Spinal cord inflammation associated with an antibody to myelin oligodendrocyte glycoprotein (MOG) can mimic acute flaccid myelitis (AFM), a small retrospective study showed.
Of 54 patients with myelin oligodendrocyte glycoprotein autoantibody (MOG-IgG) myelitis, 19% were initially misdiagnosed with AFM, reported Eoin Flanagan, MB, BCh, of the Mayo Clinic in Rochester, Minnesota, and colleagues in JAMA Neurology.
The study focused on transverse myelitis, for which MOG is a biomarker, and the mimicry was an unexpected finding, Flanagan said. “When we were looking at cases with transverse myelitis, we recognized that some of those cases had been diagnosed with AFM,” he told MedPage Today.
Patients with MOG antibodies may respond to steroids and plasma exchange, but patients with AFM do not. “If you have a patient who presents with acute flaccid myelitis, you should consider MOG testing,” Flanagan noted. “It would have both treatment implications and prognostic implications because patients with MOG antibodies tend to improve much more.”
Like AFM, MOG-IgG myelitis can affect children and young adults. “As clinicians, we need to consider both disorders when we’re evaluating kids who present acutely with weakness,” observed Matthew Elrick, MD, of Johns Hopkins University in Baltimore, who was not involved with the research.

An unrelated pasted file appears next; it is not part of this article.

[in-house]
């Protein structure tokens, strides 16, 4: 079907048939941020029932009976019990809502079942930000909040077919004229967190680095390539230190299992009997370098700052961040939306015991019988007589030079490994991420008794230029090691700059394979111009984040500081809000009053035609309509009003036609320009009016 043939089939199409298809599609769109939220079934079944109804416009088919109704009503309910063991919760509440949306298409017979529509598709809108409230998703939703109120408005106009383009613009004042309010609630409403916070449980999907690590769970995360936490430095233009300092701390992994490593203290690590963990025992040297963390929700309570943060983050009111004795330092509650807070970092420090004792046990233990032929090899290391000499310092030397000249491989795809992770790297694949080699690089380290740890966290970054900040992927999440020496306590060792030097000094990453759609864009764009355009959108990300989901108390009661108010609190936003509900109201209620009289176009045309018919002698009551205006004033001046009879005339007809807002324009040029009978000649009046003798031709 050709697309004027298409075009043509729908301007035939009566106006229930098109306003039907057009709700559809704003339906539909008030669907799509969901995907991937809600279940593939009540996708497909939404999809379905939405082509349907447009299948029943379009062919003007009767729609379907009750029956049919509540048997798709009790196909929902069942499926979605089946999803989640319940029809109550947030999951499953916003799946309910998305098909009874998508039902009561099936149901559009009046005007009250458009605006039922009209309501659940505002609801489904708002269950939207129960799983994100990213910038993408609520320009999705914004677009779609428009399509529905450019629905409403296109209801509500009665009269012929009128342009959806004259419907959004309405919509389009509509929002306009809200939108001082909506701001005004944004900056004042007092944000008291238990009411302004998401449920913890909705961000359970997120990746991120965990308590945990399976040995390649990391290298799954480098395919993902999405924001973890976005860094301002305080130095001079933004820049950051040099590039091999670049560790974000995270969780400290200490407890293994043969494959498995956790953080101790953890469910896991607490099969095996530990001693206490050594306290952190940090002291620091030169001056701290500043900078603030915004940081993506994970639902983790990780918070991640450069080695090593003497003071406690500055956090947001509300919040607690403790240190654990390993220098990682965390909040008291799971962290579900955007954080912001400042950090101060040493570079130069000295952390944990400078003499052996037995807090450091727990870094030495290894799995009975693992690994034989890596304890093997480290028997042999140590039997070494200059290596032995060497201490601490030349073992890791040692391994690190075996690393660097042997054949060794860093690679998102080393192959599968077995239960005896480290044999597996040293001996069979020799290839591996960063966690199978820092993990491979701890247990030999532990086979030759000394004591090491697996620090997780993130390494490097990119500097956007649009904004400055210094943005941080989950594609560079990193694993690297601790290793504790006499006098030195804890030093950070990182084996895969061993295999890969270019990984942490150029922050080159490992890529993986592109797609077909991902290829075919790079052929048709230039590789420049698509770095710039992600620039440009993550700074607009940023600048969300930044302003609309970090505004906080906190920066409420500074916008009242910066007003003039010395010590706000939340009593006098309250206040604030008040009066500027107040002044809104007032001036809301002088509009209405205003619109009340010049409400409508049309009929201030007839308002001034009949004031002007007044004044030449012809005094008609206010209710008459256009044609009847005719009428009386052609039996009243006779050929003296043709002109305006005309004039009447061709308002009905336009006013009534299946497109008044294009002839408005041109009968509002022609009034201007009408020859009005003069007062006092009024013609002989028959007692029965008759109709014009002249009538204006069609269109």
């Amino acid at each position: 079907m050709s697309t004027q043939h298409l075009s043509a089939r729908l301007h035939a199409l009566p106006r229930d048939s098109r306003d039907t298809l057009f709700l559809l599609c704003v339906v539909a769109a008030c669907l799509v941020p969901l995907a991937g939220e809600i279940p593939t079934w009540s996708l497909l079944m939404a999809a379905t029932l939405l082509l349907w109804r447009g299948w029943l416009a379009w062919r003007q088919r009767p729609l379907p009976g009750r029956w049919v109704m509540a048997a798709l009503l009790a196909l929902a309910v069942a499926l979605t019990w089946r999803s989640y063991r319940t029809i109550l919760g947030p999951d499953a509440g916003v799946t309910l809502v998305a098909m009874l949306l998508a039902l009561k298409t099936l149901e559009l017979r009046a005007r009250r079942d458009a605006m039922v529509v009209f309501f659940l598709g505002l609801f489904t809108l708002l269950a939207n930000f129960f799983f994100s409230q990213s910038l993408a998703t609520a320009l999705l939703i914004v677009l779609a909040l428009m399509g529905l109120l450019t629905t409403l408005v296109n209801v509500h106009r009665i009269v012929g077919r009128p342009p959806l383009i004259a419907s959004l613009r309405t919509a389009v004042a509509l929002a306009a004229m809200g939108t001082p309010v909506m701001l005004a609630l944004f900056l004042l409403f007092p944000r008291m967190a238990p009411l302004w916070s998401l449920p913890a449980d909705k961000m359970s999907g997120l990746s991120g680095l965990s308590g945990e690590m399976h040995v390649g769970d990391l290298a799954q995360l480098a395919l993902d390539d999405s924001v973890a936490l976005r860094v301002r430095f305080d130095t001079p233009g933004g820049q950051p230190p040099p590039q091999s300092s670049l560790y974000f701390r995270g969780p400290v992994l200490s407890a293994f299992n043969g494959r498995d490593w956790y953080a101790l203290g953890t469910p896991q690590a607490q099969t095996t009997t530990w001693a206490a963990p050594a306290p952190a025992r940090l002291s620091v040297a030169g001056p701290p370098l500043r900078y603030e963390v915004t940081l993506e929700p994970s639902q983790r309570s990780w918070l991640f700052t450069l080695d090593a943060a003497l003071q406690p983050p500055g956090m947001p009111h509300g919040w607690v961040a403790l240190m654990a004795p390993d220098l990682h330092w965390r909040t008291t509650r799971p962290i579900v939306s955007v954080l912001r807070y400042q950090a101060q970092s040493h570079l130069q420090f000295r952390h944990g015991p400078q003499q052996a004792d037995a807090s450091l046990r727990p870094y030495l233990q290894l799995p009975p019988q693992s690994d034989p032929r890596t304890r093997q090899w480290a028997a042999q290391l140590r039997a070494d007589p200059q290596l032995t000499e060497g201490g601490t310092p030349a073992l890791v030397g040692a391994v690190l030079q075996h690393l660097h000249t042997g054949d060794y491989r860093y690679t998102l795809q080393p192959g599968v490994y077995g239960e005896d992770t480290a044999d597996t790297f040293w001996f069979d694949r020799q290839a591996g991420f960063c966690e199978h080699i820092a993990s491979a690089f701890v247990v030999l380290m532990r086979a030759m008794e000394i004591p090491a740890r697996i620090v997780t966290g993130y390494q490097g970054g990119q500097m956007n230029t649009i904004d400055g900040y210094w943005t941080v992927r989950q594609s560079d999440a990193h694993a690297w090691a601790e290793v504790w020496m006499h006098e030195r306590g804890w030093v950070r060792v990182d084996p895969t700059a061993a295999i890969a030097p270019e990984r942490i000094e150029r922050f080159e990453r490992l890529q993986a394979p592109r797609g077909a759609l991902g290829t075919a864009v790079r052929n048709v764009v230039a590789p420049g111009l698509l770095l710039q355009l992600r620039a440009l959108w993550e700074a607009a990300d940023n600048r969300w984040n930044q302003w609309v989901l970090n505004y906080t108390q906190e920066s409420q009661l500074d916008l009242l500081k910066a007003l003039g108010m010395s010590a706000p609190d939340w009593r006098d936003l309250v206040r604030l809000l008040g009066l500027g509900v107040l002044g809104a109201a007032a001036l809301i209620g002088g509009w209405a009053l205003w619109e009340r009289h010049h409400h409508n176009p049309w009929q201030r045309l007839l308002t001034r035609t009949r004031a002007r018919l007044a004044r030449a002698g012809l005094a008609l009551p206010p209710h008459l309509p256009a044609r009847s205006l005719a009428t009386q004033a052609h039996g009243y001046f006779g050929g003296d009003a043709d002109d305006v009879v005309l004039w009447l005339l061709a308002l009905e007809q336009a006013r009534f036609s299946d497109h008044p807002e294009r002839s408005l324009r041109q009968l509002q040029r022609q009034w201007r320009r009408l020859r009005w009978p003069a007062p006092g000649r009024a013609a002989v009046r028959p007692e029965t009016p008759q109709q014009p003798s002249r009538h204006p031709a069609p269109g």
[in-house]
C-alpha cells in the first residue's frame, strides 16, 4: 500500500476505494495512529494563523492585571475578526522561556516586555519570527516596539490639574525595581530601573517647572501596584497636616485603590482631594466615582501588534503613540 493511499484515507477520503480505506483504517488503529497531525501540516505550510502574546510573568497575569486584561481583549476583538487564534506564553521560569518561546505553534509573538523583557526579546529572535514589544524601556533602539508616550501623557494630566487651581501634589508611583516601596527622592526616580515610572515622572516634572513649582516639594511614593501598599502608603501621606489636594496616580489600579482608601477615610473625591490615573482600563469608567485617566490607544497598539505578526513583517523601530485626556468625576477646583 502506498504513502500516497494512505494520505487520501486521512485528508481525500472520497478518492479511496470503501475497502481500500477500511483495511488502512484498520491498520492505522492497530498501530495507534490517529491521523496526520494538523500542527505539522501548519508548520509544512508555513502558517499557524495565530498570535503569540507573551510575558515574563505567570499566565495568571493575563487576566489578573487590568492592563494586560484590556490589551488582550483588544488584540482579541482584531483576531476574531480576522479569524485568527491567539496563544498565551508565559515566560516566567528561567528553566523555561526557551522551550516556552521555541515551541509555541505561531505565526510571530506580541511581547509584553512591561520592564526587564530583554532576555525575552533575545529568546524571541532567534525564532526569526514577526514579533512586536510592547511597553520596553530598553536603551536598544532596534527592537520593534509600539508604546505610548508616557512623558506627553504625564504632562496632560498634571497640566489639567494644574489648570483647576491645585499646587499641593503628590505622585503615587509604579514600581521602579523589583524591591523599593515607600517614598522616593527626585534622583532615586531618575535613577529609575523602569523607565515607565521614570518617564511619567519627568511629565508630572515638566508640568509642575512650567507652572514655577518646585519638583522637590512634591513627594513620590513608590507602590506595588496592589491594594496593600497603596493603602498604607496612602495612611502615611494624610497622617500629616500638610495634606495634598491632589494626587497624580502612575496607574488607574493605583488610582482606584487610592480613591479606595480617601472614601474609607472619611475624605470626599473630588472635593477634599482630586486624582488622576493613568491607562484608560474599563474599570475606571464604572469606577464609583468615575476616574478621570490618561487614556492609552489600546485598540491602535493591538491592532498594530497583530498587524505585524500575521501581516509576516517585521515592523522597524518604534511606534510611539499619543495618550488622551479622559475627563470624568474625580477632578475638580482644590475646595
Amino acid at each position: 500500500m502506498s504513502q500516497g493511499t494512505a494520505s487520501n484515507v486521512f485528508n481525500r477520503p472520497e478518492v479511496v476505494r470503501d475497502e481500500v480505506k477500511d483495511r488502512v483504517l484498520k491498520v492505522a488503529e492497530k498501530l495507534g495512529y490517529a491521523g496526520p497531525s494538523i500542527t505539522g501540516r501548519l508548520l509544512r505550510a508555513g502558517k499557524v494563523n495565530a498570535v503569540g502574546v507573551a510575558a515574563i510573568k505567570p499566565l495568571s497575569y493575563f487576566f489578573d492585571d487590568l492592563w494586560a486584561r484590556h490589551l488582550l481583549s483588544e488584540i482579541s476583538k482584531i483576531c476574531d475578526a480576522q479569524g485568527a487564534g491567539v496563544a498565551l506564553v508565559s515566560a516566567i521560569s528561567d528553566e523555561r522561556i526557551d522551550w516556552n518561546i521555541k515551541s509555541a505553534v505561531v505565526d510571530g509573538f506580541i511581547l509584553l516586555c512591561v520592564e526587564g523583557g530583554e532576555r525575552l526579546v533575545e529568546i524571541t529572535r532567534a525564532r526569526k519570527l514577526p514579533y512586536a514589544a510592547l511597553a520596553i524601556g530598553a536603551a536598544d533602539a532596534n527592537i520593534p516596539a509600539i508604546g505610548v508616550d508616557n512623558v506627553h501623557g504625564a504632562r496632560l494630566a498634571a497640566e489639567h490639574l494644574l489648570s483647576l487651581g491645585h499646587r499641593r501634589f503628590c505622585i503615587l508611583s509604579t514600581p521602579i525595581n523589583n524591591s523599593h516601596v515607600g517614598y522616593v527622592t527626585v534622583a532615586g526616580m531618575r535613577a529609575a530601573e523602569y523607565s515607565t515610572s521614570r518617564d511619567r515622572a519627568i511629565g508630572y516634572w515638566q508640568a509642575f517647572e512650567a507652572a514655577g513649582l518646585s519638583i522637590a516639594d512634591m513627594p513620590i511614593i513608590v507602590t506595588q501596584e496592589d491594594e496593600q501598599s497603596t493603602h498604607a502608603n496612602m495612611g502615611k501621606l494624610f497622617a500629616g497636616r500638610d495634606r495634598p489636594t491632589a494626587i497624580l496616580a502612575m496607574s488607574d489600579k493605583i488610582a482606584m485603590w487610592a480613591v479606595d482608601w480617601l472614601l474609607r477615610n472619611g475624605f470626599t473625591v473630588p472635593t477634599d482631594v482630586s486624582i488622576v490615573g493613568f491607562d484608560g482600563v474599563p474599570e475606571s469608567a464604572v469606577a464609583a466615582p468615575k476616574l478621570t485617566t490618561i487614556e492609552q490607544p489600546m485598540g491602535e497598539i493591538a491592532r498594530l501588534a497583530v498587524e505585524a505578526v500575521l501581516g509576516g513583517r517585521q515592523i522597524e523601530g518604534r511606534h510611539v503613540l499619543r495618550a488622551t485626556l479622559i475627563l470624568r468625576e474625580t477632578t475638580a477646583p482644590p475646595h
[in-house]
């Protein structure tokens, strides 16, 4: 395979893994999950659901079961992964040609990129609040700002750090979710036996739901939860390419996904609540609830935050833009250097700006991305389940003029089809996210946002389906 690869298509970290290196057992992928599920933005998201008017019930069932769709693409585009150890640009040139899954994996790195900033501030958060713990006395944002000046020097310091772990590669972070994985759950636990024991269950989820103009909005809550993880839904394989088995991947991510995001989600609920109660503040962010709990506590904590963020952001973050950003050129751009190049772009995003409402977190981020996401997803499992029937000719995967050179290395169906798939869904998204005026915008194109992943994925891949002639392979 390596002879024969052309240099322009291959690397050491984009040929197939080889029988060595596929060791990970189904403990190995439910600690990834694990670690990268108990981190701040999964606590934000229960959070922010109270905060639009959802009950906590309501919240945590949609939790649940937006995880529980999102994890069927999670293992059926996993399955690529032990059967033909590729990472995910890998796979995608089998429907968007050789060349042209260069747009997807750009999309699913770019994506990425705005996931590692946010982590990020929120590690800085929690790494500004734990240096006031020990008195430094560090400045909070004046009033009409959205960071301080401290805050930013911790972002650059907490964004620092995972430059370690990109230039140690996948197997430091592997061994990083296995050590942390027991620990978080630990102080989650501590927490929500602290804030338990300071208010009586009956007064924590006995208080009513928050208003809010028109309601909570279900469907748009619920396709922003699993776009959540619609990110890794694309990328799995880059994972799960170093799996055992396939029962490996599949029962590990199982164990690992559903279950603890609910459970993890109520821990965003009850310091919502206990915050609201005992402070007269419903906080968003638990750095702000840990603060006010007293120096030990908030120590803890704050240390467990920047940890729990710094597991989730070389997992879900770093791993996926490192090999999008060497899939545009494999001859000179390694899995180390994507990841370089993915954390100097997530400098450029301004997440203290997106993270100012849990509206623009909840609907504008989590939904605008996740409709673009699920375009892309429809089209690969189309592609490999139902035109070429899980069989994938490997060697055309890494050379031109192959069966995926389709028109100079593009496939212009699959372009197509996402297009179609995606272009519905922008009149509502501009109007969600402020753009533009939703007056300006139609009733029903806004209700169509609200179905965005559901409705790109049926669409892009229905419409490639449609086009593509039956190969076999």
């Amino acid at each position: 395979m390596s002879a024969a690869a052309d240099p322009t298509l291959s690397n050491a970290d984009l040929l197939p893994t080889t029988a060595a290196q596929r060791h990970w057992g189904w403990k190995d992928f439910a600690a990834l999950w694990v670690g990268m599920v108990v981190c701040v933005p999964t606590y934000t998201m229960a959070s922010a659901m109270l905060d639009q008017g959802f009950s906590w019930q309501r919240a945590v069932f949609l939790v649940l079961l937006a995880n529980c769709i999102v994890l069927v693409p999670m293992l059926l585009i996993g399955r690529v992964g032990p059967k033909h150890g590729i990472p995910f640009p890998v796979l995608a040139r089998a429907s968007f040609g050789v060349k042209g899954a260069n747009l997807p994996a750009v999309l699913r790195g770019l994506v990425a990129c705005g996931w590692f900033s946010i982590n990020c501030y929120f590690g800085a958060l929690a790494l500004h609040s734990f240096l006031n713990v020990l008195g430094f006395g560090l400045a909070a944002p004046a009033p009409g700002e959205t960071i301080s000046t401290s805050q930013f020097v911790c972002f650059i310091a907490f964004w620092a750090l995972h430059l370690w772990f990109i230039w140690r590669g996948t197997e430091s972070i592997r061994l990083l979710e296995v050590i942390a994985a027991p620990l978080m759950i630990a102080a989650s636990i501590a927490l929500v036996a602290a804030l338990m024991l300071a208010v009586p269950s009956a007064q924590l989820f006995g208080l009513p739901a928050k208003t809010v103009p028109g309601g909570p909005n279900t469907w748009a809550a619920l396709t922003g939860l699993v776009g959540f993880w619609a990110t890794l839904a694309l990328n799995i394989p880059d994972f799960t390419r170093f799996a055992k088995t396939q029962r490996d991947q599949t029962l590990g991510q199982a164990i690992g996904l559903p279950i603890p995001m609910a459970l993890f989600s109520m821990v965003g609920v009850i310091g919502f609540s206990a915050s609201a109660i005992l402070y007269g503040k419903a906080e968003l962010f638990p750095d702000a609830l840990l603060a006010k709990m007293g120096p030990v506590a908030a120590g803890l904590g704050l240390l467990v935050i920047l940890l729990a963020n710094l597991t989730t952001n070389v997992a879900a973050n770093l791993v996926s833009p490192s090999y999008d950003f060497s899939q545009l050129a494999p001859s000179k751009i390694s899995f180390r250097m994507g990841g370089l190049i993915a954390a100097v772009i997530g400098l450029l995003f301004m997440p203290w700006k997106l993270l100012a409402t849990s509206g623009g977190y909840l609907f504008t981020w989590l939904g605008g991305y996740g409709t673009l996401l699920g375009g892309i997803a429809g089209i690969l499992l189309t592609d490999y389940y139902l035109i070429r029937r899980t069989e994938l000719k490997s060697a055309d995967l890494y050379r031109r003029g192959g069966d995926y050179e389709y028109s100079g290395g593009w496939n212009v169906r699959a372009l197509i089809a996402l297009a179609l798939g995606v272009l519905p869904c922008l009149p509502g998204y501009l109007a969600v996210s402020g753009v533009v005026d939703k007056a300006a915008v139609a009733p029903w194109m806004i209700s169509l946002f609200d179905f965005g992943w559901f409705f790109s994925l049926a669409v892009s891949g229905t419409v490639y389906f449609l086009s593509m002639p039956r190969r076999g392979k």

Part of the confusion may arise from the fact that AFM has an epidemiologic case definition that’s intended to be broad, Elrick added. “There isn’t really a good, agreed-upon clinical definition of what AFM is,” Elrick told MedPage Today. “As a result, patients with other disorders are included and this is an example of that scenario.”
Indeed, Elrick had published a paper last month making exactly that point, and offering a definition that he and colleagues said could be more useful for clinical diagnosis and investigations into the disease’s pathophysiology.
In the new paper, Flanagan and his group contrasted differences between MOG-IgG myelitis and other inflammatory causes of myelitis, namely myelitis with aquaporin-4–IgG (AQP4-IgG) and multiple sclerosis (MS). This was probably the first and largest study to focus on MOG, said co-author Divyanshu Dubey, MBBS, also of the Mayo Clinic.
“It highlights that in patients presenting with myelitis, MOG is something people should consider,” Dubey told MedPage Today. “If you look at the data, nearly one-third of the patients become wheelchair-bound at the disease nadir, so it can be pretty devastating.”
The paper emphasized clinical and MRI features to help select patients for MOG-IgG testing, which is crucial because testing in low-probability situations substantially increases the risk of false-positives. It also highlighted that follow-up is important; patients who persistently tested positive for MOG over time had higher relapse rates. “If you check for MOG initially and it’s positive, consider testing the patient again in 6 months to a year,” Dubey said.
The study had several limitations: it was retrospective with variable follow-up and researchers could not assess long-term effects in all patients. The MOG-IgG group had a higher proportion of children than other groups and serial samples of MOG-IgG were available only in a few patients.
Researchers disclosed financial interests in patents that relate to biomarkers and assays for neuromyelitis optica (NMO)-IgG, and relationships with Alexion Pharmaceuticals, Medimmune, Chugai Pharma, the Guthy Jackson Charitable Foundation for NMO research, RSR Ltd, Oxford University, Hospices Civil de Lyon, MVZ Labor PD, Caladrius Biosciences, Brainstorm Therapeutics, Novartis, Sanofi-Synthelabo, Biogen, Mallinkrodt, Euroimmun, Orphazyme, Actelion, Shire, Vtesse, and MedImmune/Viela Bio.